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Obama releases his most ambitious climate policy yet — the Clean Power Plan

The Bergen Generating Station of the Public Service Electric and Gas Company in Ridgefield, New Jersey.
The Bergen Generating Station of the Public Service Electric and Gas Company in Ridgefield, New Jersey.
Joseph Sohm /

On Monday afternoon, President Obama released the final version of his most ambitious climate policy to date — an EPA program to cut carbon dioxide emissions from the nation's power plants. The final version of the Clean Power Plan turns out to be slightly stronger than the draft proposal released last summer.

So how big a deal is this rule, anyway? You can look at it in a few different ways. Optimistically, the program has the potential to transform the US electricity industry, pushing utilities in every state to take cleaner energy much more seriously. The administration is also hoping this new rule will give a much-needed jolt to global climate talks, spurring other countries to respond with further actions.

Or you could take the dour view: This is a jury-rigged, legally vulnerable plan that's still only a small piece of what's necessary to slow the pace of global warming. (By my calculations, this rule amounts to a 6 percent cut in current US greenhouse gas emissions by 2030 — so think of it as just one part of Obama's broader climate plan.)

You can make a solid argument for each of these views. The truth is it will take years to see how this policy pans out. The success or failure of this plan will depend on how states react, whether courts uphold it, how future presidents implement it, and how other countries respond. In the meantime, here are 14 key points to keep in mind:

1) The basics of the Clean Power Plan are fairly simple. The EPA is giving each state an individualized goal for reducing emissions from their electric power plants. States can then decide for themselves how to get there. They can switch from coal to natural gas, boost renewables, set up programs to boost energy efficiency in homes, enact cap-and-trade systems ... it's up to them. States will have to submit plans by 2016-2018, start cutting by 2022 at the latest, and then keep cutting through 2030. If states refuse to submit a plan, the EPA will impose its own federal plan.

2) Some details have changed since the EPA's initial draft proposal last summer. For instance, the agency has tweaked the formula it uses to set individual state goals. States will now have until 2022 rather than 2020 before they have to start cutting. These tweaks will get lots of press attention, and they're of keen interest to policymakers and utilities. The EPA also hopes they'll solidify the rule against legal challenges. But they don't significantly alter the big picture.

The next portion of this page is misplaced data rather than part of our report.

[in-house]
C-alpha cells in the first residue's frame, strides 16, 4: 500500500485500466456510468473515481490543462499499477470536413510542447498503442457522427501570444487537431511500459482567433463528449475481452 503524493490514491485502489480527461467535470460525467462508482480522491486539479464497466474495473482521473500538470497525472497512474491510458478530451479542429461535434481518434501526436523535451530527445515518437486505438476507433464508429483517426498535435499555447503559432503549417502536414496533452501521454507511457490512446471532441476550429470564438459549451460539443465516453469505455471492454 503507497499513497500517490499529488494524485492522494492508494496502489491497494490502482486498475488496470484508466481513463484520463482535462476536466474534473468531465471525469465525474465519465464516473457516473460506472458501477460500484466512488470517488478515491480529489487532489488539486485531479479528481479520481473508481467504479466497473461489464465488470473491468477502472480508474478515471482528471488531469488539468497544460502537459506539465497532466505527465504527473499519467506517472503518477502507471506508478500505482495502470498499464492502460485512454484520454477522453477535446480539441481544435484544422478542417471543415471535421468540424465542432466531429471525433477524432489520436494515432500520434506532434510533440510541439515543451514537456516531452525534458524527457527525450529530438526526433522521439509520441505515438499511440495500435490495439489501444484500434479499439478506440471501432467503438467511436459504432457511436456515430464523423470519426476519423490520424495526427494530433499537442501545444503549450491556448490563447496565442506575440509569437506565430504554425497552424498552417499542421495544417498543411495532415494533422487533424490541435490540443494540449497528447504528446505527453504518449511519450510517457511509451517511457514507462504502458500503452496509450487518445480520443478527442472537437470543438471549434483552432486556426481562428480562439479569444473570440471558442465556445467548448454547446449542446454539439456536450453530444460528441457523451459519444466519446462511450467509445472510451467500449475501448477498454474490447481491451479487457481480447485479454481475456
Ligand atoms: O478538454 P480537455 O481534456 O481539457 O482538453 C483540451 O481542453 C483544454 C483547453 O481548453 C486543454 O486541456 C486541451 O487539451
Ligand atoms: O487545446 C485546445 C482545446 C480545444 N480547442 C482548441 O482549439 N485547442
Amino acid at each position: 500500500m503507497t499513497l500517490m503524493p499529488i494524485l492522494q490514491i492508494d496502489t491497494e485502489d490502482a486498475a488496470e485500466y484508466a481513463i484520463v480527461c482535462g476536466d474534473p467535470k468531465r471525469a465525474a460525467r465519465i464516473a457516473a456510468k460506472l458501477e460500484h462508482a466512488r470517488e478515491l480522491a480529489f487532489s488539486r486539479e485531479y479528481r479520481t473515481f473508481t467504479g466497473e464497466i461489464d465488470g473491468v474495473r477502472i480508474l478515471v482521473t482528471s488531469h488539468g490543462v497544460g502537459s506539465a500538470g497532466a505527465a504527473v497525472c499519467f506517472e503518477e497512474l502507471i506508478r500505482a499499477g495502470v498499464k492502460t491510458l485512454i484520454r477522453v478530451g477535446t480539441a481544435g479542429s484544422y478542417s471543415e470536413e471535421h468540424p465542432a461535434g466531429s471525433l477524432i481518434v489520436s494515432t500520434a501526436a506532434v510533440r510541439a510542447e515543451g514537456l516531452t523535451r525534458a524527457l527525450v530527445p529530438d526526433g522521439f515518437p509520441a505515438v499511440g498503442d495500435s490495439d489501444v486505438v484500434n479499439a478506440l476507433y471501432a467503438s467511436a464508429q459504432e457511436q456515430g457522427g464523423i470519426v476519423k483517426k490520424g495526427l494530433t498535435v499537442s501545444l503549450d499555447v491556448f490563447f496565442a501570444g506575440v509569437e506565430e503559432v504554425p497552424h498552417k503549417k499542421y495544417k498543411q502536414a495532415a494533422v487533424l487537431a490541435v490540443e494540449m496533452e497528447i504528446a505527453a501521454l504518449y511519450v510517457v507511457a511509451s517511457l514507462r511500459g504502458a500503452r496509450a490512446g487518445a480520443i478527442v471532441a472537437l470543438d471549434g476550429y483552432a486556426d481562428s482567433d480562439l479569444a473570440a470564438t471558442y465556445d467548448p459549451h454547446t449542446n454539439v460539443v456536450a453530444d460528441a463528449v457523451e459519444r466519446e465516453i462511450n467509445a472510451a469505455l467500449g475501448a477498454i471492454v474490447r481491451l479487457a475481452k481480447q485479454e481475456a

3) If you add up all the state goals, the EPA expects that carbon dioxide emissions from US power plants will be roughly 32 percent lower in 2030 than they were in 2005. This is not a hard requirement, as some outlets have suggested — it's just the EPA's estimate of what will happen if all goes according to plan. It's also slightly more ambitious than the 30 percent reduction projected in last year's proposal.

4) That sounds like a huge cut, but it's smaller than it first sounds. Power plant emissions have already dropped 15 percent between 2005 and 2013, due to a brutal recession, cheap natural gas pushing out coal, the rise of wind power, and improved efficiency. So with this new plan, EPA is expecting a further 20 percent cut in power plant emissions from 2013 levels by 2030.

5) How does that fit into the bigger climate picture? Power plants were responsible for 31 percent of overall US greenhouse gas emissions in 2013 — the biggest single source. (Other major sources include carbon dioxide from cars, trucks, and industrial emitters, methane from oil and gas wells, nitrous oxide from agriculture, etc.) So if all goes as planned, the Clean Power Plan amounts to a 6 percentage point cut in current US greenhouse gas emissions by 2030.

6) To put that number in context, the Obama administration has pledged that overall US greenhouse gas emissions will decline at least 26 percent below 2005 levels by 2025. Adjusting for baselines, the Clean Power Plan can be expected to supply around one-quarter of those cuts. It's an important climate policy, although far from the whole story:

(<a href="">Tax Policy Center</a>)

(Tax Policy Center)